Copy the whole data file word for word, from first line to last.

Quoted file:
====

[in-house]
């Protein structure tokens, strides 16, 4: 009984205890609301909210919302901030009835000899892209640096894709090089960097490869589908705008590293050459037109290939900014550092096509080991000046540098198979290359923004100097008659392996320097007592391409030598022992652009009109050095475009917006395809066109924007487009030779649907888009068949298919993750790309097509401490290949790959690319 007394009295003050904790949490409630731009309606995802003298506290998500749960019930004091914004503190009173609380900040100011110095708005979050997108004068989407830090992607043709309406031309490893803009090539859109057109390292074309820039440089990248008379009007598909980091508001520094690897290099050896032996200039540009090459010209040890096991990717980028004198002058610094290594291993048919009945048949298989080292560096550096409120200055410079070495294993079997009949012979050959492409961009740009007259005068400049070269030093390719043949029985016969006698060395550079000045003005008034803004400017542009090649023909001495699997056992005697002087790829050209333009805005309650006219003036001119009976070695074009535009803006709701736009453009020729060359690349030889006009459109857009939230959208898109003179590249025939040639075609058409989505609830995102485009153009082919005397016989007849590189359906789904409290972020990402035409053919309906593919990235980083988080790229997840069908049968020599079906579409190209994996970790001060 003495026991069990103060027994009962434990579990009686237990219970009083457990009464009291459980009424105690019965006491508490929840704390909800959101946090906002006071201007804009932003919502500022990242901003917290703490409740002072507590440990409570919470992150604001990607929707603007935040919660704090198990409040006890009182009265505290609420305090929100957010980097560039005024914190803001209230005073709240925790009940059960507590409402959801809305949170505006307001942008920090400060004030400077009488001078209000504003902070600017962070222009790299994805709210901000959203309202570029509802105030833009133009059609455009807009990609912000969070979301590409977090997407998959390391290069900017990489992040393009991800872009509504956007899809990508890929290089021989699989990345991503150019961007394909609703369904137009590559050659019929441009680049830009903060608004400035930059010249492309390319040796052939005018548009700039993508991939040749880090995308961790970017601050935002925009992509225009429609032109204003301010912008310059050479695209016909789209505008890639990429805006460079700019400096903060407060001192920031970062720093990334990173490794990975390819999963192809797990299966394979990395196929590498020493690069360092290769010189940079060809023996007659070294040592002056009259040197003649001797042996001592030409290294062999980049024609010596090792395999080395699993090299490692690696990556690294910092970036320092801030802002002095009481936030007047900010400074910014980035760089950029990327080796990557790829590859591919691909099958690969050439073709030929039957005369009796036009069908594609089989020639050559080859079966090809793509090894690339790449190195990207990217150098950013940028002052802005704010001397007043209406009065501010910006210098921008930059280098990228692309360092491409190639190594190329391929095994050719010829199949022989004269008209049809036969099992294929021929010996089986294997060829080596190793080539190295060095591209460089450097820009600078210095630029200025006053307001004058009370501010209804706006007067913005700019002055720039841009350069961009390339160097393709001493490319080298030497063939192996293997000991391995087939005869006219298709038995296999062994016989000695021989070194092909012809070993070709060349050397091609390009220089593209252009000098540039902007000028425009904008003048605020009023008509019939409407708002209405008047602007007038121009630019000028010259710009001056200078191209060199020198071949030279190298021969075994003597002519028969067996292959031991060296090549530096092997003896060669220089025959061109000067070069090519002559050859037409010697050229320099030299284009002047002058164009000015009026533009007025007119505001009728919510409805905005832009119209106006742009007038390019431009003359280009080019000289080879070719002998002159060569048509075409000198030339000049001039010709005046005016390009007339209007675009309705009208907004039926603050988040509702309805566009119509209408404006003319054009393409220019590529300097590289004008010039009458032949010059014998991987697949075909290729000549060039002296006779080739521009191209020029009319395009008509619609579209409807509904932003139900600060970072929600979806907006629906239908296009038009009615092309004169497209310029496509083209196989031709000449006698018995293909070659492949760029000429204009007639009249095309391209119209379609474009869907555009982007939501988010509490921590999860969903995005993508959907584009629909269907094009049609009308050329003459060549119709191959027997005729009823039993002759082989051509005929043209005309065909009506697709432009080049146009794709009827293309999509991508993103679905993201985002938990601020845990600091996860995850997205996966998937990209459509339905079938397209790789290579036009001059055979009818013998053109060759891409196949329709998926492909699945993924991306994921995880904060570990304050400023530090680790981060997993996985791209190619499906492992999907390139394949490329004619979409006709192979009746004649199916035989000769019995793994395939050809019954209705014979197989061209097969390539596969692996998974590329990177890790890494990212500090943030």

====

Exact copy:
[in-house]
């Protein structure tokens, strides 16, 4: 009984205890609301909210919302901030009835000899892209640096894709090089960097490869589908705008590293050459037109290939900014550092096509080991000046540098198979290359923004100097008659392996320097007592391409030598022992652009009109050095475009917006395809066109924007487009030779649907888009068949298919993750790309097509401490290949790959690319 007394009295003050904790949490409630731009309606995802003298506290998500749960019930004091914004503190009173609380900040100011110095708005979050997108004068989407830090992607043709309406031309490893803009090539859109057109390292074309820039440089990248008379009007598909980091508001520094690897290099050896032996200039540009090459010209040890096991990717980028004198002058610094290594291993048919009945048949298989080292560096550096409120200055410079070495294993079997009949012979050959492409961009740009007259005068400049070269030093390719043949029985016969006698060395550079000045003005008034803004400017542009090649023909001495699997056992005697002087790829050209333009805005309650006219003036001119009976070695074009535009803006709701736009453009020729060359690349030889006009459109857009939230959208898109003179590249025939040639075609058409989505609830995102485009153009082919005397016989007849590189359906789904409290972020990402035409053919309906593919990235980083988080790229997840069908049968020599079906579409190209994996970790001060 003495026991069990103060027994009962434990579990009686237990219970009083457990009464009291459980009424105690019965006491508490929840704390909800959101946090906002006071201007804009932003919502500022990242901003917290703490409740002072507590440990409570919470992150604001990607929707603007935040919660704090198990409040006890009182009265505290609420305090929100957010980097560039005024914190803001209230005073709240925790009940059960507590409402959801809305949170505006307001942008920090400060004030400077009488001078209000504003902070600017962070222009790299994805709210901000959203309202570029509802105030833009133009059609455009807009990609912000969070979301590409977090997407998959390391290069900017990489992040393009991800872009509504956007899809990508890929290089021989699989990345991503150019961007394909609703369904137009590559050659019929441009680049830009903060608004400035930059010249492309390319040796052939005018548009700039993508991939040749880090995308961790970017601050935002925009992509225009429609032109204003301010912008310059050479695209016909789209505008890639990429805006460079700019400096903060407060001192920031970062720093990334990173490794990975390819999963192809797990299966394979990395196929590498020493690069360092290769010189940079060809023996007659070294040592002056009259040197003649001797042996001592030409290294062999980049024609010596090792395999080395699993090299490692690696990556690294910092970036320092801030802002002095009481936030007047900010400074910014980035760089950029990327080796990557790829590859591919691909099958690969050439073709030929039957005369009796036009069908594609089989020639050559080859079966090809793509090894690339790449190195990207990217150098950013940028002052802005704010001397007043209406009065501010910006210098921008930059280098990228692309360092491409190639190594190329391929095994050719010829199949022989004269008209049809036969099992294929021929010996089986294997060829080596190793080539190295060095591209460089450097820009600078210095630029200025006053307001004058009370501010209804706006007067913005700019002055720039841009350069961009390339160097393709001493490319080298030497063939192996293997000991391995087939005869006219298709038995296999062994016989000695021989070194092909012809070993070709060349050397091609390009220089593209252009000098540039902007000028425009904008003048605020009023008509019939409407708002209405008047602007007038121009630019000028010259710009001056200078191209060199020198071949030279190298021969075994003597002519028969067996292959031991060296090549530096092997003896060669220089025959061109000067070069090519002559050859037409010697050229320099030299284009002047002058164009000015009026533009007025007119505001009728919510409805905005832009119209106006742009007038390019431009003359280009080019000289080879070719002998002159060569048509075409000198030339000049001039010709005046005016390009007339209007675009309705009208907004039926603050988040509702309805566009119509209408404006003319054009393409220019590529300097590289004008010039009458032949010059014998991987697949075909290729000549060039002296006779080739521009191209020029009319395009008509619609579209409807509904932003139900600060970072929600979806907006629906239908296009038009009615092309004169497209310029496509083209196989031709000449006698018995293909070659492949760029000429204009007639009249095309391209119209379609474009869907555009982007939501988010509490921590999860969903995005993508959907584009629909269907094009049609009308050329003459060549119709191959027997005729009823039993002759082989051509005929043209005309065909009506697709432009080049146009794709009827293309999509991508993103679905993201985002938990601020845990600091996860995850997205996966998937990209459509339905079938397209790789290579036009001059055979009818013998053109060759891409196949329709998926492909699945993924991306994921995880904060570990304050400023530090680790981060997993996985791209190619499906492992999907390139394949490329004619979409006709192979009746004649199916035989000769019995793994395939050809019954209705014979197989061209097969390539596969692996998974590329990177890790890494990212500090943030």